The second stage of the planet formation begins when the envelope mass of the planet equates with its core mass; as a consequence, the accretion rate is accelerated dramatically and the runaway growth is initiated (Pollack et al. 1996; Ikoma et al. 2000; Armitage 2010). We assume that, for a star with mass 1.61 M_{⊙}, this phase lasts on average approximately 1.5 × 10^{5} years (Alibert et al. 2005; Armitage 2010; Hasegawa & Pudritz 2012). During this stage the planetary mass growth is approximated by an exponential law m(t) = m_{i}exp(t/τ_{i}), where m_{i} are the initial masses of the planets and τ_{i} are the efolding times of the planet growth (i = 1,2). The values of m_{i} come from the end of stage I and are 10.0 M_{⊕} and 11.0 M_{⊕}, for the inner and outer planets, respectively. The values of τ_{i} are chosen to be 2.4 × 10^{4} years and 3 × 10^{4} years, for the inner and outer planets, respectively, such that the planets reach their current masses (2 M_{J} and 0.9 M_{J}) after 10^{5} years. Figure 3 topright shows the exponential accretion of the planet masses during the second phase. The growth process is stopped after 10^{5} years, and the final values of the planetary masses are compatible with the bestfit solutions of Johnson et al. (2011).
Fig. 3
Dynamical evolution of the planets in stage II of evolution. The mass increase of the planets is shown the topright panel. The orbital decay of the semimajor axes and the meanmotion ratio on the topleft panel. The bottomleft panel shows the eccentricity as a function of time, while the evolution of the resonant angle σ_{1} and the secular angle Δϖ is shown on the bottomright panel. 
During the planet growth, the structure of the disk in the neighborhood of the planet is modified and gaps begin to form. From this stage onward we assume a type II of migration of the two planets which are already locked near the 4/3 MMR resonance. To simulate this migration, we applied a Stokeslike nonconservative force (Beaugé et al. 2006). The effects of the Stokes force on the evolution of the semimajor axis and the eccentricity are decay and damping, respectively, given by (2)where a_{0} and e_{0} are the initial values of the semimajor axis and the eccentricity, and τ_{a} and τ_{e} are the efolding times of the corresponding orbital elements (Beaugé & FerrazMello 1993; Gomes 1995). The planet configurations at the end of stage I of the evolution were used as input of the second stage.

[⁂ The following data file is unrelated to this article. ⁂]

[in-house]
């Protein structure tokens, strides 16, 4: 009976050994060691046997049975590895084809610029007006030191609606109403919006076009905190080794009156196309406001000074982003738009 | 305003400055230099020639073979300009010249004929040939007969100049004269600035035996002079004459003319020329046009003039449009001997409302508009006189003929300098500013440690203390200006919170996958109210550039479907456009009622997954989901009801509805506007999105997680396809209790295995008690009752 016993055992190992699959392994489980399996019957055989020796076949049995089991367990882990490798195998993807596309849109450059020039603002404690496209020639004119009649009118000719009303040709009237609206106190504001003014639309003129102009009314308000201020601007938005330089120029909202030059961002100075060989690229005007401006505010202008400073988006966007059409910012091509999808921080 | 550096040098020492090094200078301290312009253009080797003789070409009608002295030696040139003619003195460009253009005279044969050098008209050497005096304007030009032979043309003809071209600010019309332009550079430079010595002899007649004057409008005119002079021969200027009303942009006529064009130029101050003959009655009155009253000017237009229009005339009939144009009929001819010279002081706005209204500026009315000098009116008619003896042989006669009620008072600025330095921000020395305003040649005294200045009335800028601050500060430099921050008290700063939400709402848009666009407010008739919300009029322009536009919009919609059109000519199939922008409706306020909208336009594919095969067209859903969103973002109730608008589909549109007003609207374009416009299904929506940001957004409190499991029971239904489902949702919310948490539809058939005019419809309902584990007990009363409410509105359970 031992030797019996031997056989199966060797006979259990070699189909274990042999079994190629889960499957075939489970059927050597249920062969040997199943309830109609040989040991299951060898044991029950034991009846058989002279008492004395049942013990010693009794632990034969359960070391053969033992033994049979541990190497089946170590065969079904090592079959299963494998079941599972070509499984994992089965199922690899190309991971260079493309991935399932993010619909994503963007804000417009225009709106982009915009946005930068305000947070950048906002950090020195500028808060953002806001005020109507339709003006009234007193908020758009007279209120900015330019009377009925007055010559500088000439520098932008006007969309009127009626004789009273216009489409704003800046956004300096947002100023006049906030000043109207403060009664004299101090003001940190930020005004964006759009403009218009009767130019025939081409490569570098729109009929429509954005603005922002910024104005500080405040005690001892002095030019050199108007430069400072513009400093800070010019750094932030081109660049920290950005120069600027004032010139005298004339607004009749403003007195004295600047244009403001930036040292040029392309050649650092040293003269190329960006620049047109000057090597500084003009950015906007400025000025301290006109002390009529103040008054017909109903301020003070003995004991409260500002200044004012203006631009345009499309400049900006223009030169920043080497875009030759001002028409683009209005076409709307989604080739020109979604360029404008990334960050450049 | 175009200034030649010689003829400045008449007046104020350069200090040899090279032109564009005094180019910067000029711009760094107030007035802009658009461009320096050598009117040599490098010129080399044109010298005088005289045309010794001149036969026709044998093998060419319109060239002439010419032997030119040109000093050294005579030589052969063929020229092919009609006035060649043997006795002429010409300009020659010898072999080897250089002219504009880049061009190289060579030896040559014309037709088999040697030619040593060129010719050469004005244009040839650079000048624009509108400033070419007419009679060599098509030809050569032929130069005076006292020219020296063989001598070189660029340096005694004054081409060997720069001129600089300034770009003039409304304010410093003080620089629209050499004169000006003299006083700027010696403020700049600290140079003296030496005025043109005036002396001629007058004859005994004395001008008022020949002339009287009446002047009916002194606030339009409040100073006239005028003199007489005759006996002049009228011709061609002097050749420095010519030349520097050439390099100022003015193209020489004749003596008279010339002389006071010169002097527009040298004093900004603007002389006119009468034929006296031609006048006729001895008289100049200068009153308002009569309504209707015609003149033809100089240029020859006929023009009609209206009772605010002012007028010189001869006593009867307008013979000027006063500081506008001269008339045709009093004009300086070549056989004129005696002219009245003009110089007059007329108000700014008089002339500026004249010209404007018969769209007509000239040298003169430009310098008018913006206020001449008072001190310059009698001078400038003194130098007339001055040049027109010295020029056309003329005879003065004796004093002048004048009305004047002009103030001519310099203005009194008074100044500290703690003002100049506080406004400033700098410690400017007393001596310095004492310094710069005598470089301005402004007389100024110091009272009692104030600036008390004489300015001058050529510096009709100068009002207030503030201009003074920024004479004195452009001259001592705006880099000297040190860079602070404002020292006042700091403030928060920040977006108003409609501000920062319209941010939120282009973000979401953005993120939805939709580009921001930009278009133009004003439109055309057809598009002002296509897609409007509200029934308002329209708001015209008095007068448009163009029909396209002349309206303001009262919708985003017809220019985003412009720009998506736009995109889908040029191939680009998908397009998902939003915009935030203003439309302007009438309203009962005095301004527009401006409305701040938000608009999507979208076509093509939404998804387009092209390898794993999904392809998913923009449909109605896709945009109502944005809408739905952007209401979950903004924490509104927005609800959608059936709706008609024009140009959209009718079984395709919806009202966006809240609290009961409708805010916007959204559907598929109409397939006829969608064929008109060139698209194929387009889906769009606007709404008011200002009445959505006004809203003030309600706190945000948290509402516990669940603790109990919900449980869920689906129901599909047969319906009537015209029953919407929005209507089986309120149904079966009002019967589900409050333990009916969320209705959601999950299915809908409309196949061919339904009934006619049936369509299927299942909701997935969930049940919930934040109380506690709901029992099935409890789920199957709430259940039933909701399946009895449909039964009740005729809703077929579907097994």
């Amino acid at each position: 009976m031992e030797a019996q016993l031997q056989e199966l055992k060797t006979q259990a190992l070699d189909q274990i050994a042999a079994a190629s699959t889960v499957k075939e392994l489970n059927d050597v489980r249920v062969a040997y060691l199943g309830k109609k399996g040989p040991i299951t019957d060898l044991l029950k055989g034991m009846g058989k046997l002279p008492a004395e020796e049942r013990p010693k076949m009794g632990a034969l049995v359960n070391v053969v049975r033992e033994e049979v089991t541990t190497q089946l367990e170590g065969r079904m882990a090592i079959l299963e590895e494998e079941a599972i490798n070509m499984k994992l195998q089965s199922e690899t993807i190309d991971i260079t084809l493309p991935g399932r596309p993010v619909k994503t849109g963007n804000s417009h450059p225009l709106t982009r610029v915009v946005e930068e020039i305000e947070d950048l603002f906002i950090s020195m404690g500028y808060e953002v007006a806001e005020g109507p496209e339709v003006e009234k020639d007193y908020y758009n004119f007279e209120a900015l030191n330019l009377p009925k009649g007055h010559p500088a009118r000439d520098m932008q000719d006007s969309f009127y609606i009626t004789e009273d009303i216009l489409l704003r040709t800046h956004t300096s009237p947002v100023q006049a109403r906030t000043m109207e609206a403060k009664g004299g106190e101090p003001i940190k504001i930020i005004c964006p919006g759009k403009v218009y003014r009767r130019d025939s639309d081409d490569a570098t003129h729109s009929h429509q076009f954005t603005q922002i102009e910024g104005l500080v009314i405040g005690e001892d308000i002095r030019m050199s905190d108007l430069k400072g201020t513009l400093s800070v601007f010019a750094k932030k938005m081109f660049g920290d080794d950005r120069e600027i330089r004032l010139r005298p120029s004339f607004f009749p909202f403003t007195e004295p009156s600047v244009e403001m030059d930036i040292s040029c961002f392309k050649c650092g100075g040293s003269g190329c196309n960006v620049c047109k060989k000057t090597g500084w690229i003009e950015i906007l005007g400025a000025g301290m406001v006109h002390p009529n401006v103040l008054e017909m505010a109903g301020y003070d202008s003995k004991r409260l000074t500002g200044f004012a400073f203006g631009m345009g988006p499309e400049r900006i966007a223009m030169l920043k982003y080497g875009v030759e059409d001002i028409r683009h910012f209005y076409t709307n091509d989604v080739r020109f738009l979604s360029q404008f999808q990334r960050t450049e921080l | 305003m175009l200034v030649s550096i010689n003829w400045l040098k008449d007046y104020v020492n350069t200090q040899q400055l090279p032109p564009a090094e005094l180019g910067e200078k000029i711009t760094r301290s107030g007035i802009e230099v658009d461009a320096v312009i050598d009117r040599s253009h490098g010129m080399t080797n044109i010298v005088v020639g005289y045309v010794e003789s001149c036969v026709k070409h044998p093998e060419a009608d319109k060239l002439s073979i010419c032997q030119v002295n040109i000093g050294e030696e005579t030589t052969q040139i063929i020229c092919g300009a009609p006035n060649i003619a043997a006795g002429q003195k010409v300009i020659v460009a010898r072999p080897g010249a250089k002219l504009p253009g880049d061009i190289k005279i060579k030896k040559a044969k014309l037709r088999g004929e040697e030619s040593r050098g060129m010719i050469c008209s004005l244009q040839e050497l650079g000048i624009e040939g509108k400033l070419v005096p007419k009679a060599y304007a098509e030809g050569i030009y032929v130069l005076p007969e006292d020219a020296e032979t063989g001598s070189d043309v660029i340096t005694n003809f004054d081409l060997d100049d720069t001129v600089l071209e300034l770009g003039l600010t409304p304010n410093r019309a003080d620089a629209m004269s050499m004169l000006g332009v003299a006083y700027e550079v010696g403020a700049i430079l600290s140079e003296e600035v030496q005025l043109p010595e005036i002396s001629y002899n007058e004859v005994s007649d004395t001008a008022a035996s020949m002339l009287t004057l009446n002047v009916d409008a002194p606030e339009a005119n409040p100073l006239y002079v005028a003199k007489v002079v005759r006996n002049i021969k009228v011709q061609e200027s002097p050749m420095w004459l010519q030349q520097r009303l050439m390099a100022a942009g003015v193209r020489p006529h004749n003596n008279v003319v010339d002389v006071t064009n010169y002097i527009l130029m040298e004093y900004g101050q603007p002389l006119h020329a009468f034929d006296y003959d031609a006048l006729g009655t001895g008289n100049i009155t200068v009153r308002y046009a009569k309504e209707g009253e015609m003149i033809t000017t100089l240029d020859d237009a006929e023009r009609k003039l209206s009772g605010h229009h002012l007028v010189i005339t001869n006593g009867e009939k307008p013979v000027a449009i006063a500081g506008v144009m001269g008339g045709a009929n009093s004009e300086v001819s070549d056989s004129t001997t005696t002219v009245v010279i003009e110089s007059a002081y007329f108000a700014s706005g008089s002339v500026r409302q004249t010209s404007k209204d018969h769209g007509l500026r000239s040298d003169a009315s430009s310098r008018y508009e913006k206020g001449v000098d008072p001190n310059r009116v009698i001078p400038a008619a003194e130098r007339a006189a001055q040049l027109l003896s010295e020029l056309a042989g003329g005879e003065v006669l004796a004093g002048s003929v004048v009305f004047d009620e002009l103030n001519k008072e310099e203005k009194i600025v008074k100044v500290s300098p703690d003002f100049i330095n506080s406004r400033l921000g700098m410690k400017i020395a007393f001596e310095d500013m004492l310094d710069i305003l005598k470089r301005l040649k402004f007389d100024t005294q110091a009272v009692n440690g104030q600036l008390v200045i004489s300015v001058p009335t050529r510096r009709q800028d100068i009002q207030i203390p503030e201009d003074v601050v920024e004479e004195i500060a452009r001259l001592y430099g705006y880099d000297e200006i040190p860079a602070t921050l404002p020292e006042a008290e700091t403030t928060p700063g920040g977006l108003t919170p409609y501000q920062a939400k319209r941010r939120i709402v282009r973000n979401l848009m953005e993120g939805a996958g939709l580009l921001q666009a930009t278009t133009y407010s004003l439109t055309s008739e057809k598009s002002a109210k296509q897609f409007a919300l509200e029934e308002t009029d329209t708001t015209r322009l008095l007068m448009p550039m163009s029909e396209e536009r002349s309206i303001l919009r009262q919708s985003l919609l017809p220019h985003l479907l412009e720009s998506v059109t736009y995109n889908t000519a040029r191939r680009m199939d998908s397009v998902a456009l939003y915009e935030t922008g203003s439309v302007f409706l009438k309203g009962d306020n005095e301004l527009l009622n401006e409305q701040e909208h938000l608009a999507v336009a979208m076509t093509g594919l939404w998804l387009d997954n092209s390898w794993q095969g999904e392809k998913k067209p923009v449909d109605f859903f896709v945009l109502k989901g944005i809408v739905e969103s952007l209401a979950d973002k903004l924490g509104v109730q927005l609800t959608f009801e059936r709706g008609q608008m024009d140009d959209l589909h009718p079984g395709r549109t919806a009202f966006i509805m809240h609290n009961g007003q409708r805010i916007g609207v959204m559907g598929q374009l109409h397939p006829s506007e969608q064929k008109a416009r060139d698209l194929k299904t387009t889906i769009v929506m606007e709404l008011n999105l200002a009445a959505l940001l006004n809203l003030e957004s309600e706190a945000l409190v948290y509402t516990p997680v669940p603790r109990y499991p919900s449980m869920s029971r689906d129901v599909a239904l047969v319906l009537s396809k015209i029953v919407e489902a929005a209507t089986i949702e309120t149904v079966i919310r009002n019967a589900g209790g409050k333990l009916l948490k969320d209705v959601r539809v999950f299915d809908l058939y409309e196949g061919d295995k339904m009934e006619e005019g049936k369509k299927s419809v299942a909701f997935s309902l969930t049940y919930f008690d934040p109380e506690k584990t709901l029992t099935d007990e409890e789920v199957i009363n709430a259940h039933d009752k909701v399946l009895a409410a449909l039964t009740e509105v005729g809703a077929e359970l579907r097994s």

The loss of the orbital energy during the migration of the planets toward the central star defines the values of the efolding times τ_{a}. They are typically obtained through adjustment between the migration duration and the final locations of the planets, which are roughly a_{1} ~ 1.6 AU and a_{2} ~ 2 AU (Table 1). If we assume that the second stage lasted 10^{5} years, we obtain τ_{a1} = 6.7 × 10^{5} and τ_{a2} = 4.5 × 10^{5} years.
The choice of the efolding times of the eccentricity damping is more complicated because the exchange of the angular momentum between the planets and the disk is very sensitive to the disk properties and the processes involved. In the simplified simulations based on the Stokeslike forces, it is common to introduce the factor K = τ_{a}/τ_{e}, which is the ratio of the efolding times of the orbital decay and the eccentricity damping, and use it as a free parameter (Lee & Peale 2002; Beaugé et al. 2006; Kley et al. 2005). The typical values of the factor K lie in the range from 1 to 100 (Lee & Peale 2002). We tested several values of K from this interval and we have found that, for K = 1, the configuration which the system acquires at the end of stage II, matches the bestfit configuration obtained in Johnson et al. (2011) and our bestfit solution (see Table 1). The planetary masses and the orbital elements of the planets corresponding to this final configuration are given in Table 4.
Orbital parameters of the simulated mainsequence HD 200964 system at the end of formation.
The time evolution of the simulated system during the second stage of formation obtained for K = 1 is shown in Fig. 3. The migration process characterized by decay of the planetary semimajor axes is shown in the topleft panel: the timespan of the decay, defined by the value of τ_{a1} and τ_{a2}, is extended to ~1.4 × 10^{5} years. We can see that the magnitudes of the semimajor axes at the end of formation are similar to those obtained in Johnson et al. (2011) and of our bestfit solution (see Table 1).
The behavior of the eccentricities and the characteristic angles σ_{1} and Δϖ (σ_{1} − σ_{2}, see Eq. (5)) during the second stage of migration is shown in Fig. 3 bottomleft. As the migration is slow, the evolution of the eccentricities (bottomleft panel) closely follows the family of stationary solutions of the conservative 4/3 resonant problem, the ACR family (Beaugé et al. 2003; Michtchenko et al. 2006). The different rates of the mass accretion, when the inner planet grows more rapidly, are responsible for the excitation and the continuous increase of the eccentricity of the less massive outer planet (see CorreaOtto et al. 2013, for details). During the whole second stage the system remains inside the resonance, what is confirmed by the evolution of the characteristic angles σ_{1} and Δϖ (Fig. 3 bottomright).